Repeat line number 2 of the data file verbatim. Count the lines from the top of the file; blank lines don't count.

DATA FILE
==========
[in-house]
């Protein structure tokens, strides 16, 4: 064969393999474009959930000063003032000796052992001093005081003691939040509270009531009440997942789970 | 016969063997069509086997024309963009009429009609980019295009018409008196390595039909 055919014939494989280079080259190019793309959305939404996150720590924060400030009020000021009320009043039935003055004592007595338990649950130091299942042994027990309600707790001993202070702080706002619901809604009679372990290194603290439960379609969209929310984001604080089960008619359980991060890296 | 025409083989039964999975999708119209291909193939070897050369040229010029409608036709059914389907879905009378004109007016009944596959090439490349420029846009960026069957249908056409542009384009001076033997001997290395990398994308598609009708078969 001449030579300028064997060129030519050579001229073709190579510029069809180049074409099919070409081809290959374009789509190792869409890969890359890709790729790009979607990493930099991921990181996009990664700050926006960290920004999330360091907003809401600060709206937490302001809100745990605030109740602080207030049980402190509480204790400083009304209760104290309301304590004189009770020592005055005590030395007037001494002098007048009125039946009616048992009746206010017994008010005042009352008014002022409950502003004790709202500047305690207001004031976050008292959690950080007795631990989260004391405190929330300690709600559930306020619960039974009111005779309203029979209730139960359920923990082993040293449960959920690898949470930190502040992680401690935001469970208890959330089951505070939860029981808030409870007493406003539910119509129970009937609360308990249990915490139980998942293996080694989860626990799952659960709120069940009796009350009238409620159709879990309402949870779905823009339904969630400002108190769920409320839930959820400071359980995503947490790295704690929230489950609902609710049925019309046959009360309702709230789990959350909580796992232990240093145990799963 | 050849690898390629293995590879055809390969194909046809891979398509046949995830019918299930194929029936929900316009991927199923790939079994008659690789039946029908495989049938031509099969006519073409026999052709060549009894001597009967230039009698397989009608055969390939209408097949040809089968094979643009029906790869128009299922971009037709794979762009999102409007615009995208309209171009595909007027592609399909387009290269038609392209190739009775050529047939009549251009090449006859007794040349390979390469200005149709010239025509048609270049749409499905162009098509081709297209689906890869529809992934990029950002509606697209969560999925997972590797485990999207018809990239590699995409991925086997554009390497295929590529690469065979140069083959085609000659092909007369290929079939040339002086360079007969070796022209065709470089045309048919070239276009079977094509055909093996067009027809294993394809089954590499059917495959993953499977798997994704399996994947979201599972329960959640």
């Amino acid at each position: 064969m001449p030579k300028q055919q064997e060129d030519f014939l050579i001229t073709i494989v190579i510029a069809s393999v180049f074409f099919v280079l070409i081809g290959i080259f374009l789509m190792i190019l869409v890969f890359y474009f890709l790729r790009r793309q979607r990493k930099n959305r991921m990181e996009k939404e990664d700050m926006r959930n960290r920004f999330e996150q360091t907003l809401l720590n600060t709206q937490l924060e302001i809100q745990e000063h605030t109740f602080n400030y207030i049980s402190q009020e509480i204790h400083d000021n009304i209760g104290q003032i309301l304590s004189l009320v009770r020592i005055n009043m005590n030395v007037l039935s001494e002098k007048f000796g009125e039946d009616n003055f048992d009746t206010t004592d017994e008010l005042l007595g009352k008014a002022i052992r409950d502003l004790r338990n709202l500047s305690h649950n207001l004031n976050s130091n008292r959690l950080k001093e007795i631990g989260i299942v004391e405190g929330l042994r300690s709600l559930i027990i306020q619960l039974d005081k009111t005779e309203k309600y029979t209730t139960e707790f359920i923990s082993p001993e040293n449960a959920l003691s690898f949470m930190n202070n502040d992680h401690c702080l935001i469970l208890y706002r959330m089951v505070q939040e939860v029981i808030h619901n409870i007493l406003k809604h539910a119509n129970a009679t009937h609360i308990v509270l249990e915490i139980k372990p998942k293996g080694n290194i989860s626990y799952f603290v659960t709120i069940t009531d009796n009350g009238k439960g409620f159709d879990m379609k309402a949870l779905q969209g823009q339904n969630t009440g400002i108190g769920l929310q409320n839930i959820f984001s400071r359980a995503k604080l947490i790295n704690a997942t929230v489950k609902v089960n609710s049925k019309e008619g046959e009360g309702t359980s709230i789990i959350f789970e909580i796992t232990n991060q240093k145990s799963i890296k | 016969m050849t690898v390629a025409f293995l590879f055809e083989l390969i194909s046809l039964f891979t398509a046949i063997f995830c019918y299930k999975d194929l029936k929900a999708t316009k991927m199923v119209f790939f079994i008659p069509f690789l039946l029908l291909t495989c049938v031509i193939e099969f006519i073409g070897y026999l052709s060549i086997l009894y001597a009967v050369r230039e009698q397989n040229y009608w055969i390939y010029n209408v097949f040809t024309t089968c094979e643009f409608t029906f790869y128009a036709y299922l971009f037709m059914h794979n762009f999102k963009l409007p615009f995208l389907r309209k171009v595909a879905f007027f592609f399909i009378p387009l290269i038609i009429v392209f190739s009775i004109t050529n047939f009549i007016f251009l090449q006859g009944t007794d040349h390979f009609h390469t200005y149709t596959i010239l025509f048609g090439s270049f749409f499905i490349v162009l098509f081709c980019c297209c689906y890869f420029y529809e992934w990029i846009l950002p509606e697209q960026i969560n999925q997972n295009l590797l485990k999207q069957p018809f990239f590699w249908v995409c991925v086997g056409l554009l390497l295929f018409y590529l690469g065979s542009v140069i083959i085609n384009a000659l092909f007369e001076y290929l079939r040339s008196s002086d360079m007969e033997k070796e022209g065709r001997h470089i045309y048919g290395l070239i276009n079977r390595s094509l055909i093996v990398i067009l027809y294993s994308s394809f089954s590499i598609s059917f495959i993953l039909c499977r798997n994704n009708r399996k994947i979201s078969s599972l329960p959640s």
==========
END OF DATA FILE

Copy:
């Protein structure tokens, strides 16, 4: 064969393999474009959930000063003032000796052992001093005081003691939040509270009531009440997942789970 | 016969063997069509086997024309963009009429009609980019295009018409008196390595039909 055919014939494989280079080259190019793309959305939404996150720590924060400030009020000021009320009043039935003055004592007595338990649950130091299942042994027990309600707790001993202070702080706002619901809604009679372990290194603290439960379609969209929310984001604080089960008619359980991060890296 | 025409083989039964999975999708119209291909193939070897050369040229010029409608036709059914389907879905009378004109007016009944596959090439490349420029846009960026069957249908056409542009384009001076033997001997290395990398994308598609009708078969 001449030579300028064997060129030519050579001229073709190579510029069809180049074409099919070409081809290959374009789509190792869409890969890359890709790729790009979607990493930099991921990181996009990664700050926006960290920004999330360091907003809401600060709206937490302001809100745990605030109740602080207030049980402190509480204790400083009304209760104290309301304590004189009770020592005055005590030395007037001494002098007048009125039946009616048992009746206010017994008010005042009352008014002022409950502003004790709202500047305690207001004031976050008292959690950080007795631990989260004391405190929330300690709600559930306020619960039974009111005779309203029979209730139960359920923990082993040293449960959920690898949470930190502040992680401690935001469970208890959330089951505070939860029981808030409870007493406003539910119509129970009937609360308990249990915490139980998942293996080694989860626990799952659960709120069940009796009350009238409620159709879990309402949870779905823009339904969630400002108190769920409320839930959820400071359980995503947490790295704690929230489950609902609710049925019309046959009360309702709230789990959350909580796992232990240093145990799963 | 050849690898390629293995590879055809390969194909046809891979398509046949995830019918299930194929029936929900316009991927199923790939079994008659690789039946029908495989049938031509099969006519073409026999052709060549009894001597009967230039009698397989009608055969390939209408097949040809089968094979643009029906790869128009299922971009037709794979762009999102409007615009995208309209171009595909007027592609399909387009290269038609392209190739009775050529047939009549251009090449006859007794040349390979390469200005149709010239025509048609270049749409499905162009098509081709297209689906890869529809992934990029950002509606697209969560999925997972590797485990999207018809990239590699995409991925086997554009390497295929590529690469065979140069083959085609000659092909007369290929079939040339002086360079007969070796022209065709470089045309048919070239276009079977094509055909093996067009027809294993394809089954590499059917495959993953499977798997994704399996994947979201599972329960959640």